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Monday 16th July 2012
The statistical bulletin issued today by the Office of National Statistics (ONS) on the emerging 2011 census data, illustrates the urgent need for England to take a national spatial approach towards planning for demographic change and population growth, warns leading housing and planning charity, the Town and Country Planning Association (TCPA).
The population of England and Wales has grown by 3.7 million in the 10 years since the last census, rising from 52.4 million in 2001, an increase of 7.1 per cent. This was the largest growth in the population in England and Wales in any 10-year period since census taking began, in 1801. It compares with a rise in population of 1.6 million between 1991 and 2001.
Of the population growth between 2001 and 2011, the highest was in London which gained over 850,000 residents, an increase of 11.6 per cent. The South East of England also experienced large growth, 611,000 residents, and an increase of 7.6 per cent on 2001. The lowest increase was in the North East, which gained 56,600 residents in the 10 years since the last census, an increase of 2.2 per cent.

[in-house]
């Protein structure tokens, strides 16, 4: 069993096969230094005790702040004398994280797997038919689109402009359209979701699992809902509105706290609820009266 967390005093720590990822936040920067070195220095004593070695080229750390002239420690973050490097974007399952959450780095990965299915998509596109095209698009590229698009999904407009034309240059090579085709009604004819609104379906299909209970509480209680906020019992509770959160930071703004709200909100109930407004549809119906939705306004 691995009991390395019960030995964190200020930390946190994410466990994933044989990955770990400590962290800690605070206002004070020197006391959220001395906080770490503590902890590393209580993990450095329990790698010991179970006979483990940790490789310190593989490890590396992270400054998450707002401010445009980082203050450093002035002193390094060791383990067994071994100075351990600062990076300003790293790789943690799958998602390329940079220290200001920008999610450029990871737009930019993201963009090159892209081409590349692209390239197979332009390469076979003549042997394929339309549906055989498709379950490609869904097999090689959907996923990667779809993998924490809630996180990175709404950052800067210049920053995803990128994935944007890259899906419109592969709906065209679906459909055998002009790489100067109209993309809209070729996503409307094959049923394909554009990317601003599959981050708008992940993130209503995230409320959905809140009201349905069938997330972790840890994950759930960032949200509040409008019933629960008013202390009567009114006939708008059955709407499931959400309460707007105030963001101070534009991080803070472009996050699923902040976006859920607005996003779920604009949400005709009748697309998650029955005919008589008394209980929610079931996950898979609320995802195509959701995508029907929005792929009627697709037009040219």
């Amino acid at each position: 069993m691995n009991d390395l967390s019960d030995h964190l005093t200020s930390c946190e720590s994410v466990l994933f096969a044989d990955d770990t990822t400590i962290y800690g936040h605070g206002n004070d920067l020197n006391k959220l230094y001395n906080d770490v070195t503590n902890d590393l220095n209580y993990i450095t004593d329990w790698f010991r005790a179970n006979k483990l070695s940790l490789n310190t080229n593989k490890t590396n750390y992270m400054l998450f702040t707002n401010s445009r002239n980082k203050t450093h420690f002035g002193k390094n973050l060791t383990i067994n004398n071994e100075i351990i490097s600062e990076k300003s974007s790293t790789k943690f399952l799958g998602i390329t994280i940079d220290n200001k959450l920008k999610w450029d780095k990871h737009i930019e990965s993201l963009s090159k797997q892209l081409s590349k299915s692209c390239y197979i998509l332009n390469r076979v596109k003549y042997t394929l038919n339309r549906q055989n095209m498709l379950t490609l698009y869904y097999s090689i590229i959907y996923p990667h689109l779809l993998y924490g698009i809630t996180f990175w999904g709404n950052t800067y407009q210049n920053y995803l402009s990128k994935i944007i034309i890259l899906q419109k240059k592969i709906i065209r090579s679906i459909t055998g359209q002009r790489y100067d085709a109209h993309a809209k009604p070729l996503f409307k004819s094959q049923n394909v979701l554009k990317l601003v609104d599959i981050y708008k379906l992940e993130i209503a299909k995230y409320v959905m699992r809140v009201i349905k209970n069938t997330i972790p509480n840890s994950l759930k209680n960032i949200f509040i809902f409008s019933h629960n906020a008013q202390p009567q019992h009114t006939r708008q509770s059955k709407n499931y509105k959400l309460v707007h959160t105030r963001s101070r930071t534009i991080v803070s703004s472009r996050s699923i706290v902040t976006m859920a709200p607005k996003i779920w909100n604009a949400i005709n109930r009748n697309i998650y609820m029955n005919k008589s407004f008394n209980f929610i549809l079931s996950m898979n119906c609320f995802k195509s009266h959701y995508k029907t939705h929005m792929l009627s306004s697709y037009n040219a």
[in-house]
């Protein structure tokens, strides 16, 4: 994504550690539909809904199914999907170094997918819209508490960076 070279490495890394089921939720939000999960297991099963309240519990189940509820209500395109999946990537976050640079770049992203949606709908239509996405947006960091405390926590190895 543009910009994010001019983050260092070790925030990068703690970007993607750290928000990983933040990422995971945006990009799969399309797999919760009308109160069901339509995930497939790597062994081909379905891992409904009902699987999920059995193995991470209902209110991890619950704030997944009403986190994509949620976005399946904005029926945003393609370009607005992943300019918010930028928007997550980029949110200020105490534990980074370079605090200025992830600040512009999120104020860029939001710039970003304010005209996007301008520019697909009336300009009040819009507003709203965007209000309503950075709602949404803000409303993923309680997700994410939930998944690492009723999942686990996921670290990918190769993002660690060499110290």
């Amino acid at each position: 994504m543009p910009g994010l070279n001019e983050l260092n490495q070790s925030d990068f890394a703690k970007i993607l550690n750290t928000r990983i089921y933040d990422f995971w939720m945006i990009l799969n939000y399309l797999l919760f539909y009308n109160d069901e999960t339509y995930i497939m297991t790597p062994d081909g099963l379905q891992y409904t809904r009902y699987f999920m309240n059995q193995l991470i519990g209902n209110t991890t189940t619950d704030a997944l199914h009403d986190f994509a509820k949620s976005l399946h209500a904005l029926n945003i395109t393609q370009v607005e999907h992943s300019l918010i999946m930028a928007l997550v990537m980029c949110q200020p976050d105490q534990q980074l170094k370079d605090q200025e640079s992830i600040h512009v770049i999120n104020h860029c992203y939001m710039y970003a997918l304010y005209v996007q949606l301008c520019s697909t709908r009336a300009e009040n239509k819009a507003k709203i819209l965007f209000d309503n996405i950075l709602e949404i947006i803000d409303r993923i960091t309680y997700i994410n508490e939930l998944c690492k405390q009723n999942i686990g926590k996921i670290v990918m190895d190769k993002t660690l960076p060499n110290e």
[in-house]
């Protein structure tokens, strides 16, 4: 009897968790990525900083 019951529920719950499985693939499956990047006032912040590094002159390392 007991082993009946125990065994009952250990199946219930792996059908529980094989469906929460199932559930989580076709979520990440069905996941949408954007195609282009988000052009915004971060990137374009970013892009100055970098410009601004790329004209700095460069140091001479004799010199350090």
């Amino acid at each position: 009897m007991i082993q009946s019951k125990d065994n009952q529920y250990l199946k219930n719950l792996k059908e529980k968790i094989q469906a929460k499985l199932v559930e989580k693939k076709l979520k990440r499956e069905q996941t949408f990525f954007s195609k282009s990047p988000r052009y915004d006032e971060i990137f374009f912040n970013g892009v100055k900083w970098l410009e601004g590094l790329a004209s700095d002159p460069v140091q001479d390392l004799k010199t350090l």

Commenting on the bulletin, Kate Henderson, TCPA Chief Executive, said:
“Meeting housing needs arising from demographic change will require a major expansion in housing provision, but this can be squared with sustainable development only by dealing explicitly with spatial inequalities and economic disparities across England.”
“The continued development of the Greater South East will inevitably meet powerful constraints derived from congestion and resource shortages. The redistribution of these pressures can in part be achieved through a national spatial framework, but further detailed work on the future distribution of England’s population is also required.”
The TCPA strongly believes there is a need for a national spatial framework and made the case for such policy in its 2006 report, Connecting England, and in a subsequent report, Connecting Local Economies, published in February 2010. The new framework would guide public investment and address how best to accommodate growth and renewal across the nation.